1982 Scorecard Vote
The vote is on the Tsongas (D-MA) amendment to the Transportation Assistance Act (H.R. 6211), better known as the gas tax bill. The amendment would have transferred $16 billion away from new Interstate highway construction and spent it instead on repair of existing highways and bridges. The only new Interstates affected by the amendment were those that the U.S. Department of Transportation said were not "essential to the completion of an interconnected Interstate highway system." Most of these are proposed urban commuter routes which are strongly opposed by local environmentalists, such as Westway in New York City. These commuter highways increase air pollution and energy consumption, and in some cases destroy important wildlife habitat.
These proposed Interstates also compete for funding with rail and mass transit systems which are much better for the environment. The law allows states to transfer their Interstate highway construction authorizations for alternative mass transit projects. But this bill discouraged that by providing massive new guaranteed funding for Interstate construction which was not automatically available for alternative projects.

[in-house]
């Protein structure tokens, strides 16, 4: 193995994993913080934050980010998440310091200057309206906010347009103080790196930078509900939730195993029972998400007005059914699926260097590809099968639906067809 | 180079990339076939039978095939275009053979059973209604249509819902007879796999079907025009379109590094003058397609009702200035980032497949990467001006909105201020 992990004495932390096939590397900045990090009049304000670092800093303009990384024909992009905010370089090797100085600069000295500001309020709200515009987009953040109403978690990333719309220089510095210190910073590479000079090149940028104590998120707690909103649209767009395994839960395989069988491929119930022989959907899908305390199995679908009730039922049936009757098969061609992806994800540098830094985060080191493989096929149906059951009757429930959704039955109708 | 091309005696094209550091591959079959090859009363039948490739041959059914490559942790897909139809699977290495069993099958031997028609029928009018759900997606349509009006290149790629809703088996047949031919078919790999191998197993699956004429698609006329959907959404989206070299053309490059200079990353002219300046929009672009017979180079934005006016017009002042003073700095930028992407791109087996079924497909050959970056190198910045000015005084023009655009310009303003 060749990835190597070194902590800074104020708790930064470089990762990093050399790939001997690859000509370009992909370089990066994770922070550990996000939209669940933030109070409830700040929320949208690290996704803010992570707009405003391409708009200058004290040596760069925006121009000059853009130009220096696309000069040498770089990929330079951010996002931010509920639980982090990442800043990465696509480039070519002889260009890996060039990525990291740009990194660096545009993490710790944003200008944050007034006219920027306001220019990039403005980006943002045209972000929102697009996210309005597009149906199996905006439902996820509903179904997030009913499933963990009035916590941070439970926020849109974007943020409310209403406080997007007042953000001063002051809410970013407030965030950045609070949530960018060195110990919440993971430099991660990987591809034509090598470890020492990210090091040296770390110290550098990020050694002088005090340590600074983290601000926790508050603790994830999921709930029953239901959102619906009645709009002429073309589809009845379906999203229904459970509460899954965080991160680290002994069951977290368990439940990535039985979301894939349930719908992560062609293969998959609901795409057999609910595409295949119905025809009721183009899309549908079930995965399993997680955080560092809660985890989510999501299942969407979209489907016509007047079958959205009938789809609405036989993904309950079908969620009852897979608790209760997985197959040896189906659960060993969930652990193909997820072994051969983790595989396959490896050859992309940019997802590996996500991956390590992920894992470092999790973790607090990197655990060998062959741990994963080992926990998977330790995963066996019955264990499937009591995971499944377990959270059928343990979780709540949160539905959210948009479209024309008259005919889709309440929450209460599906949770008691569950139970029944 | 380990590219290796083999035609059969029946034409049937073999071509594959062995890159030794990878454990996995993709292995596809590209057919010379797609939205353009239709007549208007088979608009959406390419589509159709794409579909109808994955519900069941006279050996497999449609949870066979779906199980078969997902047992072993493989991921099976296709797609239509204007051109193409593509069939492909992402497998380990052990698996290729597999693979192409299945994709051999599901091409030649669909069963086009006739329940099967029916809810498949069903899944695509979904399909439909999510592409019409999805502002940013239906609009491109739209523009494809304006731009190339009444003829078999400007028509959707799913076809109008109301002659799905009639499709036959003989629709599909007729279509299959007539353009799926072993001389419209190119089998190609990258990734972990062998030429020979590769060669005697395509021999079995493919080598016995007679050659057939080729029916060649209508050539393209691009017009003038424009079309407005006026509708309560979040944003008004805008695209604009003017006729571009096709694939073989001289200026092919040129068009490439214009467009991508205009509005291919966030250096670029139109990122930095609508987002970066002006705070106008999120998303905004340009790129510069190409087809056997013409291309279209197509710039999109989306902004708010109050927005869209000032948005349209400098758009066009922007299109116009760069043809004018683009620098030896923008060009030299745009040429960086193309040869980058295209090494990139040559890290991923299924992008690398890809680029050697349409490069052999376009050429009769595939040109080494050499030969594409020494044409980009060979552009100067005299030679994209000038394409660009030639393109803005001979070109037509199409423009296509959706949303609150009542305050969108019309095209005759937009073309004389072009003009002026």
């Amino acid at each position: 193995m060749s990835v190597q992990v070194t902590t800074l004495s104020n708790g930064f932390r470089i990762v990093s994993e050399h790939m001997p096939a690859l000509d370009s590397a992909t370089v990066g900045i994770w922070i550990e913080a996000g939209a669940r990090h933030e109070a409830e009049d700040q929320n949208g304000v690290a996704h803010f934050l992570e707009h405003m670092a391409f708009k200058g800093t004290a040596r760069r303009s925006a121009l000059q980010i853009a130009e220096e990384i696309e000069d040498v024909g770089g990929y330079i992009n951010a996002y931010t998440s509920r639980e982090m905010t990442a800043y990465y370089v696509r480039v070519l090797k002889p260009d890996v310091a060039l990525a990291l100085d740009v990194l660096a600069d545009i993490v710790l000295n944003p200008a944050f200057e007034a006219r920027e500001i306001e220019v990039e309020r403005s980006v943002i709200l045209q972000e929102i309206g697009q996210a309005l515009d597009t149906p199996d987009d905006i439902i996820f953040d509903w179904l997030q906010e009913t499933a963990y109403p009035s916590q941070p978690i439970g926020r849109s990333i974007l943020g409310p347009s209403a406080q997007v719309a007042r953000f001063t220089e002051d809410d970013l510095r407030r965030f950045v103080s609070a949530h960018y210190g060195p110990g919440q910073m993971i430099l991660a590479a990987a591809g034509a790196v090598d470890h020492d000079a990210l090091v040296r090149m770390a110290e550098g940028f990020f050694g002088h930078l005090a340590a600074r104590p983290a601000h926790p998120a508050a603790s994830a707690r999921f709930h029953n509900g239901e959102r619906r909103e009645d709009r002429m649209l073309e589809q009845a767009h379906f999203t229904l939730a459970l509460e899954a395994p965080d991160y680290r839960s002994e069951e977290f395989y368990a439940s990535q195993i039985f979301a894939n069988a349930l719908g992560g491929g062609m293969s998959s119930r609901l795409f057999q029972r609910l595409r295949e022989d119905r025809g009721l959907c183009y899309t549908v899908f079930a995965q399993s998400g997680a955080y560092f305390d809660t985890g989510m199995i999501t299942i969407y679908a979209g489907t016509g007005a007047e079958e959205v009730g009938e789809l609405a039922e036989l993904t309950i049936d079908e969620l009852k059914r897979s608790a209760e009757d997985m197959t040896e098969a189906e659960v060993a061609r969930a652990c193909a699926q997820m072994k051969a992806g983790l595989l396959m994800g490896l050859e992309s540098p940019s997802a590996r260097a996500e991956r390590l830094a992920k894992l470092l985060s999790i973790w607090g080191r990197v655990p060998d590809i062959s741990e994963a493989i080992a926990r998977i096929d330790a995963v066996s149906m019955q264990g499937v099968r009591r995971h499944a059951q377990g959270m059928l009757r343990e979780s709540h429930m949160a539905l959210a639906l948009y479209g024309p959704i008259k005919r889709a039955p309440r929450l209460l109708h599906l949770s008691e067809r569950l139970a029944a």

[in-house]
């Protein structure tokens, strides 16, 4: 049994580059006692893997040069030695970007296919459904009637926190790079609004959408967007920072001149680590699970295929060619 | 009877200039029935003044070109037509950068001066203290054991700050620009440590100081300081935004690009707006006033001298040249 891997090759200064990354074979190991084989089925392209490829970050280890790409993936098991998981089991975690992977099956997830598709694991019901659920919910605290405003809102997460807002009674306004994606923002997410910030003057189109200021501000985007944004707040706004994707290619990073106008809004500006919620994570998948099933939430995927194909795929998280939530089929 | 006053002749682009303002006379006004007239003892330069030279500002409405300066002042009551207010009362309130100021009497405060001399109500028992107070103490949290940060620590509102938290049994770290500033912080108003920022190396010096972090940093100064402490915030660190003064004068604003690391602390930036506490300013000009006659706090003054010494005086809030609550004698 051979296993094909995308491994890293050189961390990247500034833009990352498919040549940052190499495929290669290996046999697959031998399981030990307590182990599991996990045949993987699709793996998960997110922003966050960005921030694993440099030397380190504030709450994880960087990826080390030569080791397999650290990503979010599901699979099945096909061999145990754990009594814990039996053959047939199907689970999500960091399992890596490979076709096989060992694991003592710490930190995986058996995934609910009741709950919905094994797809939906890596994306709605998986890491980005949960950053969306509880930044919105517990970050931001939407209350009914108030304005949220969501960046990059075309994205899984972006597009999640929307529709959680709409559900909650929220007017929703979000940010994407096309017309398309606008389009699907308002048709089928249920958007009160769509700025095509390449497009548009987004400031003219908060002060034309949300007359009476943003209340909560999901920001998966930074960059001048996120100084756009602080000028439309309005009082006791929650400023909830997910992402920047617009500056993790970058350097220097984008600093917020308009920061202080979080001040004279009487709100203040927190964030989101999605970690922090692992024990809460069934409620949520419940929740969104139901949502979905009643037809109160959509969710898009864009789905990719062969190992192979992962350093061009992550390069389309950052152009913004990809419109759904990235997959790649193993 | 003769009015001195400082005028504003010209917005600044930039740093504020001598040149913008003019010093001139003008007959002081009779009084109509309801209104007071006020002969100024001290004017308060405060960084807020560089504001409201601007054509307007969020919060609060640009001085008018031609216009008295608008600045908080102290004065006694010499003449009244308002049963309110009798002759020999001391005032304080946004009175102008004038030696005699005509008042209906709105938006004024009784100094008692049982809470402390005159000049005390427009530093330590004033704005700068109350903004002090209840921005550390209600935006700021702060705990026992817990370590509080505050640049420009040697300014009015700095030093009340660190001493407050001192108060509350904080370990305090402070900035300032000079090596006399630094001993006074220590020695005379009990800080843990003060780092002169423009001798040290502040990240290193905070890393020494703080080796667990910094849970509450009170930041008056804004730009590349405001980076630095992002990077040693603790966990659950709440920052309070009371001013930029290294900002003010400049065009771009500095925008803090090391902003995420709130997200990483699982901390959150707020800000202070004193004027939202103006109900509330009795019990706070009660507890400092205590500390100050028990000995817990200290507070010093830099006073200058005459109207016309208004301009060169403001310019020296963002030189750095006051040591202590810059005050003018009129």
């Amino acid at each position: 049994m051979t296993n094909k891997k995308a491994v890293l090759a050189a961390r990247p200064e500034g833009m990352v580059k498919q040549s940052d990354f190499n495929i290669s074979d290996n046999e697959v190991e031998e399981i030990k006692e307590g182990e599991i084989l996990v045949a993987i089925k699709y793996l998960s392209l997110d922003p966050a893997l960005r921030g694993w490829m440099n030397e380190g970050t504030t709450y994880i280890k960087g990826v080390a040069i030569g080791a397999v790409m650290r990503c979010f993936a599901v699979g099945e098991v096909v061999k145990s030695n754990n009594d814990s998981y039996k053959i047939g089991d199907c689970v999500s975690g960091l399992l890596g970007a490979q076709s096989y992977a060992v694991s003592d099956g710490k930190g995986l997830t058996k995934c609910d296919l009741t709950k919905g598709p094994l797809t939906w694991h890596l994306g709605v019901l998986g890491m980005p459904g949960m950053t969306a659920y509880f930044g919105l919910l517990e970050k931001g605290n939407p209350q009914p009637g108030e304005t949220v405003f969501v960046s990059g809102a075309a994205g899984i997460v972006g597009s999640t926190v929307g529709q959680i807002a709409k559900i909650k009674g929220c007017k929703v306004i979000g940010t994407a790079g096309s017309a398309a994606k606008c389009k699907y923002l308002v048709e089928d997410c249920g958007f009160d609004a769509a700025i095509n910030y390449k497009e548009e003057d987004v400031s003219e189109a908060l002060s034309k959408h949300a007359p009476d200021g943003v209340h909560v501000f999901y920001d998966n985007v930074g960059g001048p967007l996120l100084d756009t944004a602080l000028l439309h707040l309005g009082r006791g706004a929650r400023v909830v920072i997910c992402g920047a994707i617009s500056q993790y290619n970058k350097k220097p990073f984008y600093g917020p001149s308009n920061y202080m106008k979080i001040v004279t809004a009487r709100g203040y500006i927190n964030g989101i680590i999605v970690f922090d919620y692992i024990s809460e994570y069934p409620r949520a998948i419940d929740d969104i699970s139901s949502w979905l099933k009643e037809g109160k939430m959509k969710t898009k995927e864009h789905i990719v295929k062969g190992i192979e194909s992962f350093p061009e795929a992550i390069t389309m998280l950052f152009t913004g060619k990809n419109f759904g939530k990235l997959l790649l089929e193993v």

The public was systematically misled by the White House and other proponents of the nickel a gallon gasoline tax into believing that 4 cents of the tax would go to much needed road repairs, while 1 cent would go to public transit. In reality, at least 40% of the money in the bill would go for new highway construction. Furthermore, in his fiscal 1984 budget proposals, President Reagan went back on his promise to support and additional $1.1 billion for mass transit from the gasoline tax, scaling this figure back to a piddling $30 million. Tsongas amendment defeated 17-74; December 16, 1982. YES is the pro-environmental vote. The gasoline tax bill became law.